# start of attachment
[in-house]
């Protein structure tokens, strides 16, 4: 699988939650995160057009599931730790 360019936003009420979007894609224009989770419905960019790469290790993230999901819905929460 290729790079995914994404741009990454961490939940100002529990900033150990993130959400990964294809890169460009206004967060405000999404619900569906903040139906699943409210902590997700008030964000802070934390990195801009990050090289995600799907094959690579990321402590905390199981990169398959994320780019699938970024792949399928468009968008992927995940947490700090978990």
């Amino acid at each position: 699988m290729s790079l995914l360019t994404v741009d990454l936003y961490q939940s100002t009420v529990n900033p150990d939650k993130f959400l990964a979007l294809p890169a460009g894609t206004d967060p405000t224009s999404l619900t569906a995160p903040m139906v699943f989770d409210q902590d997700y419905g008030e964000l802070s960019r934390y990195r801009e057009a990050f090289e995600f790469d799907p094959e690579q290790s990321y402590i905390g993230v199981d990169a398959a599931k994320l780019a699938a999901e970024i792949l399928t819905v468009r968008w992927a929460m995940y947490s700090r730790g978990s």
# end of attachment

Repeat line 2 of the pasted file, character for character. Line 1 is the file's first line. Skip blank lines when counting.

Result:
């Protein structure tokens, strides 16, 4: 699988939650995160057009599931730790 360019936003009420979007894609224009989770419905960019790469290790993230999901819905929460 290729790079995914994404741009990454961490939940100002529990900033150990993130959400990964294809890169460009206004967060405000999404619900569906903040139906699943409210902590997700008030964000802070934390990195801009990050090289995600799907094959690579990321402590905390199981990169398959994320780019699938970024792949399928468009968008992927995940947490700090978990």